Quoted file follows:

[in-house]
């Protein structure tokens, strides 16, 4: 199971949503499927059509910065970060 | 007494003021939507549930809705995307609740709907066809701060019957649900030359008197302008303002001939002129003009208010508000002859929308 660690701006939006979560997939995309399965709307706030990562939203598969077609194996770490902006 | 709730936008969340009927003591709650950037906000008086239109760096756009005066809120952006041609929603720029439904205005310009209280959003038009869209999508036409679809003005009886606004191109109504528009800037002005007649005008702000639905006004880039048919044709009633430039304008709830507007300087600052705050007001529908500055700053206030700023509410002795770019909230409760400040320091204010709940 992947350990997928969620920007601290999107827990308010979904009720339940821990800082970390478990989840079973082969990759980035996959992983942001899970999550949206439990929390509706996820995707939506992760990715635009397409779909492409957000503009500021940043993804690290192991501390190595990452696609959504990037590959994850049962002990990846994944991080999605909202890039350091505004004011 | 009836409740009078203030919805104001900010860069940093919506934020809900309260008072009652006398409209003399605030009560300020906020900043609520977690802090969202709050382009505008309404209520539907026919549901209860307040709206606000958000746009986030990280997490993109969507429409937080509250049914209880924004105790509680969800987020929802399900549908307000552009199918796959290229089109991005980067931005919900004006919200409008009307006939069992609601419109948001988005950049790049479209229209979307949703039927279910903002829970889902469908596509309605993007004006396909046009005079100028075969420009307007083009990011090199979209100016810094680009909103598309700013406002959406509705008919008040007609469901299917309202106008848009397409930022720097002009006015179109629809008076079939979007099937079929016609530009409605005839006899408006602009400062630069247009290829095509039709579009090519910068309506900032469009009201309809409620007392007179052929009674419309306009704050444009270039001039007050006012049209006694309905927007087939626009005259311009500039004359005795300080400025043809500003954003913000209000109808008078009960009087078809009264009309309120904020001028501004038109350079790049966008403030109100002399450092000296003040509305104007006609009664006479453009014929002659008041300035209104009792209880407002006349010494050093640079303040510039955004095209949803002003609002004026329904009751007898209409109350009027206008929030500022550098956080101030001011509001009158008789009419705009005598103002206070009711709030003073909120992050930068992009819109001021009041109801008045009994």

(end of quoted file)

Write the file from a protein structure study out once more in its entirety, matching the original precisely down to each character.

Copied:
[in-house]
């Protein structure tokens, strides 16, 4: 199971949503499927059509910065970060 | 007494003021939507549930809705995307609740709907066809701060019957649900030359008197302008303002001939002129003009208010508000002859929308 660690701006939006979560997939995309399965709307706030990562939203598969077609194996770490902006 | 709730936008969340009927003591709650950037906000008086239109760096756009005066809120952006041609929603720029439904205005310009209280959003038009869209999508036409679809003005009886606004191109109504528009800037002005007649005008702000639905006004880039048919044709009633430039304008709830507007300087600052705050007001529908500055700053206030700023509410002795770019909230409760400040320091204010709940 992947350990997928969620920007601290999107827990308010979904009720339940821990800082970390478990989840079973082969990759980035996959992983942001899970999550949206439990929390509706996820995707939506992760990715635009397409779909492409957000503009500021940043993804690290192991501390190595990452696609959504990037590959994850049962002990990846994944991080999605909202890039350091505004004011 | 009836409740009078203030919805104001900010860069940093919506934020809900309260008072009652006398409209003399605030009560300020906020900043609520977690802090969202709050382009505008309404209520539907026919549901209860307040709206606000958000746009986030990280997490993109969507429409937080509250049914209880924004105790509680969800987020929802399900549908307000552009199918796959290229089109991005980067931005919900004006919200409008009307006939069992609601419109948001988005950049790049479209229209979307949703039927279910903002829970889902469908596509309605993007004006396909046009005079100028075969420009307007083009990011090199979209100016810094680009909103598309700013406002959406509705008919008040007609469901299917309202106008848009397409930022720097002009006015179109629809008076079939979007099937079929016609530009409605005839006899408006602009400062630069247009290829095509039709579009090519910068309506900032469009009201309809409620007392007179052929009674419309306009704050444009270039001039007050006012049209006694309905927007087939626009005259311009500039004359005795300080400025043809500003954003913000209000109808008078009960009087078809009264009309309120904020001028501004038109350079790049966008403030109100002399450092000296003040509305104007006609009664006479453009014929002659008041300035209104009792209880407002006349010494050093640079303040510039955004095209949803002003609002004026329904009751007898209409109350009027206008929030500022550098956080101030001011509001009158008789009419705009005598103002206070009711709030003073909120992050930068992009819109001021009041109801008045009994």